Singing With Shortness of Breath

The following is a question we received from a patient. PERF board member Mary Burns, RN, BS, answers.


I read your article on pursed lips breathing. What is the ratio of the intake of air and the release of it?  Do I have to keep the air in for a while, by holding my breath?  Should pursed lips be like whistling?  I have shortness of breath when singing.  Every time I have a performance and sing I lack air.

Thank you,

Dear Vintage,

This is a good question.  It sounds simple, but it is really very complex.  The answer must be, “it depends.”  To begin with, it depends upon your general physical condition.  There are many things that can contribute to shortness of breath that your doctor will consider.  This includes heart disease, anemia, obesity, general poor physical condition, exercise deconditioning, high level of anxiety, altitude or even pregnancy!  Do you have respiratory disease? If so, what kind and how severe?  Other factors include your smoking history, the results of your last physical, and your lung function, which can be measured by spirometry.

Perhaps now you can understand why you need to discuss this with your doctor at your next visit. He or she can help you evaluate many possible causes of your problem and hopefully get down to some simple causes and solutions.

While we can’t give you any definitive answers, we do have a few general suggestions to consider until you see your physician when you’ll know more about what is causing your problem.

  • Most important of all, your ratio between inspiratory and expiratory time should be whatever is comfortable for you.  People doing effective pursed lips breathing don’t work hard at it!
  • If you have COPD, you should try to slow your breathing and breathe out 2 or 3 times longer than you breathe in.
  • With some other pulmonary conditions, just slowing your respiratory rate down to 16 or less can help shortness of breath. Pursed lips breathing makes it easier to slow down the rate of your breathing.
  • Don’t worry about pursing your lips like a whistle, which you certainly can’t do while singing.  Gently pursed lips may make it easier to raise your oxygen level if that is a problem and thereby decrease shortness of breath, but your breathing pattern is also important.  So, slow your breathing down and try to relax!
  • Last but not least, remember that even people without any serious problems can have shortness of breath at times, especially when nervous or with a new activity.  Don’t worry about this too much, but do discuss it with your physician.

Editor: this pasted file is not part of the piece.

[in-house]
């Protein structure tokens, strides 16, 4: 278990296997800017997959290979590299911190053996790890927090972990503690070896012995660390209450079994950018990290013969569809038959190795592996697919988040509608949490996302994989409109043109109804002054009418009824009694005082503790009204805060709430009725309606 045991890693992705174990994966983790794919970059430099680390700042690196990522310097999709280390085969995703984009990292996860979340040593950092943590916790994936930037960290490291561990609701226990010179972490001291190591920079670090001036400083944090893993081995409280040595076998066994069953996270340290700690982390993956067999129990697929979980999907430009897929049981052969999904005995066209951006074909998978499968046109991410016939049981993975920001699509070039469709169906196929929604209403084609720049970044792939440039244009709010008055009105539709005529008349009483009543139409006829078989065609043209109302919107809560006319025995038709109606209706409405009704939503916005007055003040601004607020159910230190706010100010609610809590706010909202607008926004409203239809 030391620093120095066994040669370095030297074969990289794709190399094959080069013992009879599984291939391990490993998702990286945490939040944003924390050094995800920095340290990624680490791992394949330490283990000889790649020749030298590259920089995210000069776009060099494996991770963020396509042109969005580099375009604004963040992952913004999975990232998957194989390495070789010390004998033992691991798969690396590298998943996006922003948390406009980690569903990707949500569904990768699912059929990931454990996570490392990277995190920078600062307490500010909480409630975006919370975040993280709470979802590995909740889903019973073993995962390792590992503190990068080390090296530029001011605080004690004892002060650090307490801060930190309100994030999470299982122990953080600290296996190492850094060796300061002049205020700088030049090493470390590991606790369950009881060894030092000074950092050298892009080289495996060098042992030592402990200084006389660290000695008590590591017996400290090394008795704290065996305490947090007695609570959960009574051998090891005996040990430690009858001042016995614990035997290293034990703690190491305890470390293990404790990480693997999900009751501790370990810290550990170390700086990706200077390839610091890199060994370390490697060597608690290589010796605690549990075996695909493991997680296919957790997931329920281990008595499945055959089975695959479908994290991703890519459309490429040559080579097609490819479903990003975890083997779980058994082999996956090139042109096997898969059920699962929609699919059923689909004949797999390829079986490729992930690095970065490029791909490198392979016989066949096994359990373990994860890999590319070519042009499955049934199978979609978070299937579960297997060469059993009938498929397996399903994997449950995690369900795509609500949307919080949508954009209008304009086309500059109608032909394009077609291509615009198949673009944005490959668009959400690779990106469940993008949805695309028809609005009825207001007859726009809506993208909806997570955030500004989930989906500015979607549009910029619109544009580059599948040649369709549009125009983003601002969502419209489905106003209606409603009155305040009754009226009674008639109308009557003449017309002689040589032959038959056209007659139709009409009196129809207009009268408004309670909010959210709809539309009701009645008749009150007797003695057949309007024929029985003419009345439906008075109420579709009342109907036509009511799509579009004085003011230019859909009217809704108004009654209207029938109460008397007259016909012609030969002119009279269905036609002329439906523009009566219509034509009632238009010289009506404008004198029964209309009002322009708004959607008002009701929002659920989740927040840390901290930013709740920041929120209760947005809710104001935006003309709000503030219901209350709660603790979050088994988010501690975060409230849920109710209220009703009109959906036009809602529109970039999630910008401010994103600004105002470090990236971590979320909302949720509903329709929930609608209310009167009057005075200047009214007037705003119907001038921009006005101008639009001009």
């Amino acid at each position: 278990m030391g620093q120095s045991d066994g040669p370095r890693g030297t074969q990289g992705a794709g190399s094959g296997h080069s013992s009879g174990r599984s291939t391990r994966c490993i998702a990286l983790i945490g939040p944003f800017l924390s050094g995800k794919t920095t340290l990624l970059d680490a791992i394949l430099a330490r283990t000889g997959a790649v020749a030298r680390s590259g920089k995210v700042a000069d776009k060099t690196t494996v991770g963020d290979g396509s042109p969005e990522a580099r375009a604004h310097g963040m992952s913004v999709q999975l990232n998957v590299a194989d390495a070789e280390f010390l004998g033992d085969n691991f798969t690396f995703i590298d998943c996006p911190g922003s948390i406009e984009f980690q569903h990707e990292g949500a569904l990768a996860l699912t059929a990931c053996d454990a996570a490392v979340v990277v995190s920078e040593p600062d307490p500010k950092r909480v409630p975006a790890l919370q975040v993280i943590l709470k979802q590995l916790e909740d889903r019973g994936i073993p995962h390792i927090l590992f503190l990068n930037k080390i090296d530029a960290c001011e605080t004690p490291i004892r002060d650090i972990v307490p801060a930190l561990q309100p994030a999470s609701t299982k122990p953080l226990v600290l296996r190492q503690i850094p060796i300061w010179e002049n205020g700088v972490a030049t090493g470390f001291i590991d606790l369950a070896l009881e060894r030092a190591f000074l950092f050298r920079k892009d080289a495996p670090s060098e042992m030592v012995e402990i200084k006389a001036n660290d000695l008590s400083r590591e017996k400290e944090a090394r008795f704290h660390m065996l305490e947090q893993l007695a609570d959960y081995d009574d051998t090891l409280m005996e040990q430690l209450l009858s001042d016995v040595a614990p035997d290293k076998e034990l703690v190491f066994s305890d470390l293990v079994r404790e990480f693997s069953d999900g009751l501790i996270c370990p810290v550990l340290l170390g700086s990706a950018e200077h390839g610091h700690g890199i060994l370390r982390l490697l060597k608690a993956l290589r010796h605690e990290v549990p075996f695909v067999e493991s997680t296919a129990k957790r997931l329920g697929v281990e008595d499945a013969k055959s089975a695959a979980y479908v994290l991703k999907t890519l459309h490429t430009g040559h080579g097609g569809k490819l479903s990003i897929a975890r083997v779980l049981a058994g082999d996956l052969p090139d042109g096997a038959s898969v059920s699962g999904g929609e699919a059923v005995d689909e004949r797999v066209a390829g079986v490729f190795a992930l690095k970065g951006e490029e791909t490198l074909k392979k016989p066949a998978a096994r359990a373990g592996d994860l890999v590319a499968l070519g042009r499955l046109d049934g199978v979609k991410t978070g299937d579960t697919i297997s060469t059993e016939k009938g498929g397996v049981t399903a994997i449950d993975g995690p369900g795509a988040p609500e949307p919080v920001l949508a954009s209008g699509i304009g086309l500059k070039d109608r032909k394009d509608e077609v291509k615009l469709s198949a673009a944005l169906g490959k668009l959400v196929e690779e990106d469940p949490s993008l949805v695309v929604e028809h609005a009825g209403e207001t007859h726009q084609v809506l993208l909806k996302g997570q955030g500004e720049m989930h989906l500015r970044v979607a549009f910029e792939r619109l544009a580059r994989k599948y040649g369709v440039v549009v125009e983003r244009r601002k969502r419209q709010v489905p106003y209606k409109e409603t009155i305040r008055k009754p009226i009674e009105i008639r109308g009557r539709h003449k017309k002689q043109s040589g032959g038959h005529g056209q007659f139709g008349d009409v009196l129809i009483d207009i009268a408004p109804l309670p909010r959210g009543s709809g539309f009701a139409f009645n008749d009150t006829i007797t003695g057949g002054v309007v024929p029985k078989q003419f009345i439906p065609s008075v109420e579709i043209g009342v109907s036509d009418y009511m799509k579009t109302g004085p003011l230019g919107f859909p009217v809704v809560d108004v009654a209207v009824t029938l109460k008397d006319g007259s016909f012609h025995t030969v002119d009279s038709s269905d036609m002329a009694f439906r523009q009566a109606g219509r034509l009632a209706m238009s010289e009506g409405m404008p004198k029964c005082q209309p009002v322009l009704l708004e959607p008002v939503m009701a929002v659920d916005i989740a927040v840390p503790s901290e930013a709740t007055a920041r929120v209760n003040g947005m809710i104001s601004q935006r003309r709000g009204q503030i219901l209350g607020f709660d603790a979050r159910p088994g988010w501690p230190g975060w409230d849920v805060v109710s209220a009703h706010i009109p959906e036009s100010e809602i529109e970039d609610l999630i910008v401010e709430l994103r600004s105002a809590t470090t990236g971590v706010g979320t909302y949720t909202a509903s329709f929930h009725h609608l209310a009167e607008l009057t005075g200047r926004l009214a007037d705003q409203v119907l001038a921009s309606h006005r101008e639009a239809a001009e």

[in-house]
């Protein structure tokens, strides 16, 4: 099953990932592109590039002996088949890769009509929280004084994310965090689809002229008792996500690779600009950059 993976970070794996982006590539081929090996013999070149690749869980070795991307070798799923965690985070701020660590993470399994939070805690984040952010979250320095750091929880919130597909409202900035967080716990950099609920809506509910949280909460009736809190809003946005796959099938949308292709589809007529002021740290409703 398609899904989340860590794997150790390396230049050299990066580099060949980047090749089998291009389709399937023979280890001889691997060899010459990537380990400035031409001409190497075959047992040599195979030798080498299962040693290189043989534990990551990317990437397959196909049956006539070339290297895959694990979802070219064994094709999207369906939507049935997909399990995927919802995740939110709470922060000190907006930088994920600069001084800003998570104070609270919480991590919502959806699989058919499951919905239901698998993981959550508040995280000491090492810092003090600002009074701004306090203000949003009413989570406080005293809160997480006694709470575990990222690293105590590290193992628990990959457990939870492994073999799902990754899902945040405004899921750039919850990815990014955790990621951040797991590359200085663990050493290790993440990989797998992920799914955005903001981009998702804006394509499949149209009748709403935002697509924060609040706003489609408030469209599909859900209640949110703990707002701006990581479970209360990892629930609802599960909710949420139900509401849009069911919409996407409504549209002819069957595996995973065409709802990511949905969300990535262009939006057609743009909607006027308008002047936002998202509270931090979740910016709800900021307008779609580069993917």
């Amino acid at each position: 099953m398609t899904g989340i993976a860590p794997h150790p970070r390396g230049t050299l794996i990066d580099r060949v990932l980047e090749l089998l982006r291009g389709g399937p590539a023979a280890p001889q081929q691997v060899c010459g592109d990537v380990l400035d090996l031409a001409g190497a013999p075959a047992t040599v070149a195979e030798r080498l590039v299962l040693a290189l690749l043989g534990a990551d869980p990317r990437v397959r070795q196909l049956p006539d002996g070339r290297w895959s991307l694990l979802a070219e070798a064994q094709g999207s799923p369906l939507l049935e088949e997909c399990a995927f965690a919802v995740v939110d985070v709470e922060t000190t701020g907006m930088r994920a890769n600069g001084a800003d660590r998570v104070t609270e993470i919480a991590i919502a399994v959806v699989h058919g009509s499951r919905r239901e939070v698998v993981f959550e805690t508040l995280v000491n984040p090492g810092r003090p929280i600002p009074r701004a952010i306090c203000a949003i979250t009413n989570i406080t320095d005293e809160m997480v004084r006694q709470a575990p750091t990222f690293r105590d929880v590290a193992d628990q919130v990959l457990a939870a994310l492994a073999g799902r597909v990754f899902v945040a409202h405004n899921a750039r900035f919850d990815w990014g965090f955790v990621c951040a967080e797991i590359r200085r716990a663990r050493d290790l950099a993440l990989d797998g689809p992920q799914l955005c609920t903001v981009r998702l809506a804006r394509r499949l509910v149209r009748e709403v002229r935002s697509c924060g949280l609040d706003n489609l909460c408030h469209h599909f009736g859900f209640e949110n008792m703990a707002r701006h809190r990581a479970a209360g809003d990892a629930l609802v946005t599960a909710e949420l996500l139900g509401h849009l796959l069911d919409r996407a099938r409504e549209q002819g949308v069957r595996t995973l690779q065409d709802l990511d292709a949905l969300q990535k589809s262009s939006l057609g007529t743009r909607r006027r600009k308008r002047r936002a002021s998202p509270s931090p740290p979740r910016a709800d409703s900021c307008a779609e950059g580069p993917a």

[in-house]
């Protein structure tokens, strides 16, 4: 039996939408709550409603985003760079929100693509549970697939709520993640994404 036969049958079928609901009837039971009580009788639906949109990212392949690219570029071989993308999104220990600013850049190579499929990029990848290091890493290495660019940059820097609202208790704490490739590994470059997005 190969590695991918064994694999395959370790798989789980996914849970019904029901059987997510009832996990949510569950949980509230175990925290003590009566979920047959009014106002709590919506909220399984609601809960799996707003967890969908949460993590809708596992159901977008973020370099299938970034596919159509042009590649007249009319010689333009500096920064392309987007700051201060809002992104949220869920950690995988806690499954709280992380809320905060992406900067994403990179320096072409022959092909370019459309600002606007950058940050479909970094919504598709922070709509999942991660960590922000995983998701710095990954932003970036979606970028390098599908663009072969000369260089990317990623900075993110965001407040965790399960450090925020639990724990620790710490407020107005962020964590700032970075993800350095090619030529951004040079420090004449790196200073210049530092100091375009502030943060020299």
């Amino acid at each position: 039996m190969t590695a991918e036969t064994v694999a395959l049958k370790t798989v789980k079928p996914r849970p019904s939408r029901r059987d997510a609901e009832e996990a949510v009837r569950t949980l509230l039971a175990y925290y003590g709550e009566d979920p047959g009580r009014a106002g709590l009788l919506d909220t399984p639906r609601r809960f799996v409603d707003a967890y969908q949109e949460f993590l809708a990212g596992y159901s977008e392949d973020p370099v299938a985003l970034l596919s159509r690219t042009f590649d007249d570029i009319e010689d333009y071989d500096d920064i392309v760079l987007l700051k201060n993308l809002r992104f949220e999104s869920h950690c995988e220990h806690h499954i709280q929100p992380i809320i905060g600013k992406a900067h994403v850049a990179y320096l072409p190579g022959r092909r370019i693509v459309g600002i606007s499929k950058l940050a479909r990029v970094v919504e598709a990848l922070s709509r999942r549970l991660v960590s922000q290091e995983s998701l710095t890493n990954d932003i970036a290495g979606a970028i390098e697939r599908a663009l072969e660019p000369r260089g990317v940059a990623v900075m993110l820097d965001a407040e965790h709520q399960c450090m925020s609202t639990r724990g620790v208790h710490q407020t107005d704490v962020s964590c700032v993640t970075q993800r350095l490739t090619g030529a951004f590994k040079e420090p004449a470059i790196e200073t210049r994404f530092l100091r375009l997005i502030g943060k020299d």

I’d also like to add that even if you should have some sort of respiratory disease causing your shortness of breath, singing would be one of the things recommended to help you!  I’ve had patients with very severe respiratory disease who, after pulmonary rehab and breathing retraining, were able to return to singing in public.  Whatever else you do, keep singing!

Best wishes,
Mary Burns, RN, BS

  • Avatar
    sammy Jean
    Posted at 11:58h, 01 January Reply

    I was wondering if it is possible to be a professional singer even though I have anemia?

    • Avatar
      Posted at 14:08h, 12 January Reply

      Dear Sharon,

      You have an interesting question, but unfortunately one that is well beyond the scope of any quick response in an email. Your anemia could be a very simple problem or a very serious one. Ask your doctor to explain the numbers on your blood work that indicate you have anemia, along with possible causes and treatments. How soon you can professionally sing would depend on all these answers, but most important is how you evaluate your ability to sing.

      There are many causes of anemia and degrees of severity. Your red blood cells carry oxygen around your body. If there are too few of them, as in severe anemia, it can make you short of breath. Your treatment can vary from being put on iron pills, to transfusions, to other more involved treatments depending on the cause of your anemia. How soon the anemia improves also depends on the cause, the severity and the treatment needed.

      As you can see, your question needs to be discussed with your physician who has your complete history.

      If you feel, after talking to your doctor, you have other questions we can answer, feel free to write again.

      We wish you the best of luck!

      On behalf of PERF,

      Mary Burns, RN, BS
      Asst. Clinical Professor, School of Nursing, UCLA (ret)

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